I am a junior in college in electrical engineering and have had to take 4 semesters of college calculus and a statistics course. Through those courses, I got really good at explaining what we were covering or how to understand the homework to my classmates. That experience, and the constant practice I get in my classes, is what makes me a good tutor.
I have always loved problem solving and that "click" moment of finally understanding something. Being able to get someone else to that place, where the math they are studying goes from complicated mess to clear, logical flow is what I love about tutoring.
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I try to focus on the process of solving the TYPE of problem asked as opposed to just focusing on that particular problem. By showing how something is done, students have a much quicker time truly understanding the material, increasing their performance and speed on exams.
I charge $30 dollars for a 1 hour session and I am happy to meet with students multiple times a week if they so choose.
I was homeschooled growing up, so a lot of my initial experience teaching was teaching myself how to do things. Then, when I started college, I could teach myself the material and then explain it to my classmates when they had/have questions.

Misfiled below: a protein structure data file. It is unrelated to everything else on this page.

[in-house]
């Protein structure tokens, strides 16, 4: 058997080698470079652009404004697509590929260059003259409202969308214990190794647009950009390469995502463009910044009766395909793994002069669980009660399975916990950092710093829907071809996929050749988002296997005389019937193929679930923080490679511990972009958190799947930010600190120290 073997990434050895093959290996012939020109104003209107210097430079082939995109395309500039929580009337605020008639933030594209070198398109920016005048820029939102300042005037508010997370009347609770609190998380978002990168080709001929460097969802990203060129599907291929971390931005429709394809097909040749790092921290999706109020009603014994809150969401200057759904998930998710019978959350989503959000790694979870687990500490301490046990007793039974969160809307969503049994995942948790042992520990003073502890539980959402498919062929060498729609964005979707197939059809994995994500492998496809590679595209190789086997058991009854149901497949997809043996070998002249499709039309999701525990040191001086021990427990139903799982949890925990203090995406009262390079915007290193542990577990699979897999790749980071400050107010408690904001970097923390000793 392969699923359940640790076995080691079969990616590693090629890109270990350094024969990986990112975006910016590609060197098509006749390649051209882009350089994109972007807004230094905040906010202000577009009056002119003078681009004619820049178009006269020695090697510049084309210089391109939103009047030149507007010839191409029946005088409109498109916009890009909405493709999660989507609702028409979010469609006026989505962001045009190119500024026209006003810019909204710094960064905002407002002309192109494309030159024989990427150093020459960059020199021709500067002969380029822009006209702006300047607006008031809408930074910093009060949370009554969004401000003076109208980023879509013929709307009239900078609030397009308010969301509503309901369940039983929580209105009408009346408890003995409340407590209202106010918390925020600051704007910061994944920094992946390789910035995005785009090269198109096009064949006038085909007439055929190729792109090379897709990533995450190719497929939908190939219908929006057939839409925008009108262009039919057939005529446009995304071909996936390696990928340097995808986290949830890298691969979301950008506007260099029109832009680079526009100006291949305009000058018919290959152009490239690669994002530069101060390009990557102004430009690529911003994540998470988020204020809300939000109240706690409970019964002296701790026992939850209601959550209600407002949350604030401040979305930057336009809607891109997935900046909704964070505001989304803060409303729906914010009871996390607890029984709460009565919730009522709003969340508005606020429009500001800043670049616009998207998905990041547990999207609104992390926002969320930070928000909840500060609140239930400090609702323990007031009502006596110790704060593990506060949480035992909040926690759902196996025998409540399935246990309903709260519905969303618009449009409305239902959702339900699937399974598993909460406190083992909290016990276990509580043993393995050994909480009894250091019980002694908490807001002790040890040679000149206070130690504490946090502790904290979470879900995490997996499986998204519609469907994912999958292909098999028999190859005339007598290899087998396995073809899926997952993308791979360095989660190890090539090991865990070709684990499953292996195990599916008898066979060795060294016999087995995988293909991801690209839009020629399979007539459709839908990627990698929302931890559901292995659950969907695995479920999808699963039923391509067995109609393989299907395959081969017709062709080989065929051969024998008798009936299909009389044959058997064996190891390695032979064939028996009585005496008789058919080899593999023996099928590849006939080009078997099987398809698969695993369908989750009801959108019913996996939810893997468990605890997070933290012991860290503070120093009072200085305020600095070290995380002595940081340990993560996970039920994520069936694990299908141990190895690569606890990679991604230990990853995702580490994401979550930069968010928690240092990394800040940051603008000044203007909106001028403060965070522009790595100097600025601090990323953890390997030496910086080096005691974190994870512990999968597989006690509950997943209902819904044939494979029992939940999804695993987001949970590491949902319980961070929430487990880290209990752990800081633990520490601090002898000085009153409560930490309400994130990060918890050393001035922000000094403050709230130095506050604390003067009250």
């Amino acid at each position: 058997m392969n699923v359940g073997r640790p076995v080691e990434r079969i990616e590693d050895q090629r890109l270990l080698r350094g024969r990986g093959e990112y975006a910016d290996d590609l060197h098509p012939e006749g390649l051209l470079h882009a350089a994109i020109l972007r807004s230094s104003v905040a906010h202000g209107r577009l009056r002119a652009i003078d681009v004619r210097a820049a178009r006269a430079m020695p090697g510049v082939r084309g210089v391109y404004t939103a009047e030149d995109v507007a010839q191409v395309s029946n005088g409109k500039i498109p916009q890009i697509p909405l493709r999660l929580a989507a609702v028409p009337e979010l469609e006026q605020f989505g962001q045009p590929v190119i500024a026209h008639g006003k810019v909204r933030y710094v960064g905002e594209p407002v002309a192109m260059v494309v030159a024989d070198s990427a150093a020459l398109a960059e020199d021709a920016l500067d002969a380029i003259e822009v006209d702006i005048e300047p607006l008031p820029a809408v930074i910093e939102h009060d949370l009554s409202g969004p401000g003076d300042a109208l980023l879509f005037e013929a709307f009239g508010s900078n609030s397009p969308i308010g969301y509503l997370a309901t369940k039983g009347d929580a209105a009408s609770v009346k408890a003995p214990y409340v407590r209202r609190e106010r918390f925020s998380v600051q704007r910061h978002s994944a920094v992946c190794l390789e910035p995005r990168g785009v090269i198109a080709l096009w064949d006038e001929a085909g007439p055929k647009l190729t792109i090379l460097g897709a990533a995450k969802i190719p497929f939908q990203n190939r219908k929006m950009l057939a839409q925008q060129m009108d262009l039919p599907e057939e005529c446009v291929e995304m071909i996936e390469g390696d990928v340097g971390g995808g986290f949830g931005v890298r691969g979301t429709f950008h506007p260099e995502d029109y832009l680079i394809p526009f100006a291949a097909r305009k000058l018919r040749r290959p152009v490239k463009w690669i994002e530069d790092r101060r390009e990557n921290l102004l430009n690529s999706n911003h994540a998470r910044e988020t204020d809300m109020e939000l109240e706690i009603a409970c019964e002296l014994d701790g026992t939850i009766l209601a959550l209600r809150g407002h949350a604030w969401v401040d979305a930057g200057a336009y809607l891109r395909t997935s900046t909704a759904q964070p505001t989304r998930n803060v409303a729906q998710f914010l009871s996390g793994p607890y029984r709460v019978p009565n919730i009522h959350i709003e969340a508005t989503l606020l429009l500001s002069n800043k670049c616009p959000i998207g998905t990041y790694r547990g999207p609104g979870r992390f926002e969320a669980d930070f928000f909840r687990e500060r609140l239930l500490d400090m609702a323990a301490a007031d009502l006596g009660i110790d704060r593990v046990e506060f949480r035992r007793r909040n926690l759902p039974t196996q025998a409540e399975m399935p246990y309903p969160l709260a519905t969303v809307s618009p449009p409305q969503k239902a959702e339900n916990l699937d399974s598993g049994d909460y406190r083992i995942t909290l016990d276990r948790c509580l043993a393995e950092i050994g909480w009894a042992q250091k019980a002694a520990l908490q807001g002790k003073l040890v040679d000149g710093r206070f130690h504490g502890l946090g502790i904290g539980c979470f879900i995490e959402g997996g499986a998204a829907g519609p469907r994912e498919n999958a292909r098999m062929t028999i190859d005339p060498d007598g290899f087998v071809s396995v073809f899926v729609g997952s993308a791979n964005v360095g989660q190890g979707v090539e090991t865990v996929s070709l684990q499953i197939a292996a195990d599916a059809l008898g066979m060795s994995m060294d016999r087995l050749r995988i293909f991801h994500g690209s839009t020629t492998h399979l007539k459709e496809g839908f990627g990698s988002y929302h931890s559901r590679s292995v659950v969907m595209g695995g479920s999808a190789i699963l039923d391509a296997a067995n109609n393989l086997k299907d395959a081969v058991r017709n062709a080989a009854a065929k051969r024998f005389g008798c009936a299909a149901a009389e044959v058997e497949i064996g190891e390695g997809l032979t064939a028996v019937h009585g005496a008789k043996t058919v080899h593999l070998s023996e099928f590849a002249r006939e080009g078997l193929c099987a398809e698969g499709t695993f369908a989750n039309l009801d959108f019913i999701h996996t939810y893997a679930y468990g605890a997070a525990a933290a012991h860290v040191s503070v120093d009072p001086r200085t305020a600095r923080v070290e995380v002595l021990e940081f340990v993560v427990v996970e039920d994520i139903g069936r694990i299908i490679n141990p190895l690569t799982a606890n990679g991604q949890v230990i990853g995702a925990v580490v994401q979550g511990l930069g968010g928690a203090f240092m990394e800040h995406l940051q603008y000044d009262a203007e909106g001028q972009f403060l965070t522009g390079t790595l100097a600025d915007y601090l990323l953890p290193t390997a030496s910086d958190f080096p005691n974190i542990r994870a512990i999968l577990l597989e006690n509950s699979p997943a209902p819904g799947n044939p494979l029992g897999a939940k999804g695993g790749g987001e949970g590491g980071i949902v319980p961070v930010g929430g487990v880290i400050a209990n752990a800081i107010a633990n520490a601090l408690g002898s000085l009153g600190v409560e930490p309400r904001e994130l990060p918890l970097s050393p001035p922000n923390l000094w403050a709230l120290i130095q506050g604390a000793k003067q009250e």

I have mostly worked with high school students in topics ranging from algebra 1 to precalculus and calculus.
Don't get a tutor who simply solves the problems for you. Having your homework done by someone else is a waste of your time and money. I am constantly checking with students that what I said makes sense, because everyone is at a different level of ability. It is better to spend 20 minutes really understanding a core concept than get lost in an hour of examples.
Usually, going over a recent test or homework is helpful, so that I can gauge where to start focusing our time together. A lot of what students get out of tutoring is dependent on what they put in. I rarely know the exact curriculum or material a student is currently covering, so making sure that I know what to teach is crucial.